The impact of the controversial Myriad gene patent litigation is not yet fully known, despite Friday's Federal Circuit panel ruling which is being covered extensively in the general and legal media. Quite possibly, the full Federal Circuit and the Supreme Court will weigh in on the case, so we must wait and see for what the full impact will be. For now, however, in this most recent appellate decision, the Federal Circuit panel upheld the ability to consider isolated gene types of composition claims as potentially patentable subject matter. The Court rejected the notion that such claims were, per se, not eligible for patent protection. In forming its opinion, the Federal Circuit panel also recognized the settled property rights of the biotechnology industry formed over the past several decades. Other aspects of the opinion such as the Myriad method claims and the so-called Bilski test are beyond the scope of this short blog. Rather, this blog notes a nanotech angle to these controversies.
This Myriad litigation has many implications for and connections to nanotechnology, nano biotechnology, and nanomedicine. One of the central themes of nanotechnology has been borrowing concepts and materials from nature. This shows up in patenting. For example, among the current crop of 977 nanotech patents (there are 7,113 of them as of today), 4.5% of them refer to sequence ID information for DNA sequences (317). Hence, much innovation is occurring in the nanotech space related to DNA sequences of one form or another. Nanotechnologists can use nucleic acid sequences to build nanostructures, diagnose issues early and at low analyte levels, and in general create and control useful processes. So-called "DNA nanotechnology" was recently featured in Science Magazine. In DNA nanotechnology, the DNA (or other nucleic acids) is used as a structural, building material more than an informational material. Also, in Congressional testimony just several weeks ago re funding of nanotechnology, early diagnostic tests using nucleic acid nanotechnology were stressed as "blockbluster" applications of nanotech. Hence, the nanotechnology community should monitor the Myriad litigation for possible impact on nanotech commercialization.
While time is needed to fully digest this Myriad ruling, some preliminary comments are offered. For example, I appreciated, in particular, Judge Moore's concurrence in the Friday opinions. For context, my technical background includes polymer chemistry. This Moore opinion quickly cuts to the heart of the matter: "DNA is a chemical polymer. In principle, a polymeric DNA sequence is no different than any other well known polymer, for example, nylon" Correct: polymer chemists have been tinkering with the nuances of polymeric microstructure for many decades and gaining patents on the innovations. Technologists have long looked to materials of nature for inspiration and guidance to solve practical problems and patent the solutions. So Man can make a material inspired by nature such as building a DNA molecule from scratch. Alternatively, Man can take nature's materials and purify, isolate, and otherwise chemically modify them. Both are fair game for patenting compositions. In particular, Judge Moore noted the role of the polymer's terminal groups in giving the DNA composition useful utility and differences over the nature-made material. For the polymer chemist, for example, the nature of the terminal or "end groups" can impact the polymer properties heavily and be a source of innovation. So it was good to see one of the judge's getting to the essence of things from a polymer chemistry perspective.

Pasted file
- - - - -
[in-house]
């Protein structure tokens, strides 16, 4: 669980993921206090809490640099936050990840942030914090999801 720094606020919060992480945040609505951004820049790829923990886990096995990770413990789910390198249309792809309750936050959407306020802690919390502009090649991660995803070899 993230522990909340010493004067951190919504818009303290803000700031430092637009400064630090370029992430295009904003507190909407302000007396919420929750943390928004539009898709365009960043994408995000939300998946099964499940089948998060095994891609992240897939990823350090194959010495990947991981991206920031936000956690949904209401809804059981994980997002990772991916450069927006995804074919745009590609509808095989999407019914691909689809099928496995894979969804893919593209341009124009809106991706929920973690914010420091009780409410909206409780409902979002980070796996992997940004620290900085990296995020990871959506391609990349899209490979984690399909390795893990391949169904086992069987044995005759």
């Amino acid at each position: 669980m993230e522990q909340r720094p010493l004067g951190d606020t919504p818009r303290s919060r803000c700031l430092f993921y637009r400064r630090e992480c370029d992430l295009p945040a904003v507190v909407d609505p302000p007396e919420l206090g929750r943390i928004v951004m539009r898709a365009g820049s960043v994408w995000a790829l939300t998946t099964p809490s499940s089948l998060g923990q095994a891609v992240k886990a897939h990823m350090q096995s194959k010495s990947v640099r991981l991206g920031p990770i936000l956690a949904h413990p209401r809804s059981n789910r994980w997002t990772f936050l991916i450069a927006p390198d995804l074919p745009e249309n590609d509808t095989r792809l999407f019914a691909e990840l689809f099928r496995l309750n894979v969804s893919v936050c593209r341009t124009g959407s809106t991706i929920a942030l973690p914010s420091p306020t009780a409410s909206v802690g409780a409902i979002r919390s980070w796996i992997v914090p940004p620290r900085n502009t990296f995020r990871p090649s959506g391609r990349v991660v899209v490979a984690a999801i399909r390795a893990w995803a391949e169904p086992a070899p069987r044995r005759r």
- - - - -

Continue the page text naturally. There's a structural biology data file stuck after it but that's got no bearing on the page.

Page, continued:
The larger themes at stake in this Myriad litigation also relate to issues where nanomaterials may be found in nature, albeit in a different form from a commercially useful form. Some nanomaterials might be (well, are) found in space or in the earth, for example. The courts are looking to see if there is a difference between the natural form and the commercially useful form. Is one merely purifying something found in nature? Also important, however, is how the claim is drafted. The word selection in claim drafting might determine if the patentee wins or loses. The Myriad litigation flows from a specific set of claims, and other context at the PTO or in court litigation may provide alternative claim language strategies used by patentees to navigate the patent system.
In sum, a per se exclusion from patenting of isolated DNA materials which have unique structural aspects such as end groups would seem inconsistent with the larger body of chemical patent law. If the composition is new, whether it is isolated from nature or man-made, then the seminal issue becomes whether it is non-obvious. A composition which is man-made and a composition isolated or derived from nature can be the same and both can be patented. To hedge their bets, patentees may do well to include alternative claims which are free from the product-by-process types of words like "isolated."
We wait with keen interest as this Myriad litigation continues to play out and as patent claim strategies evolve over the months, years, and decades.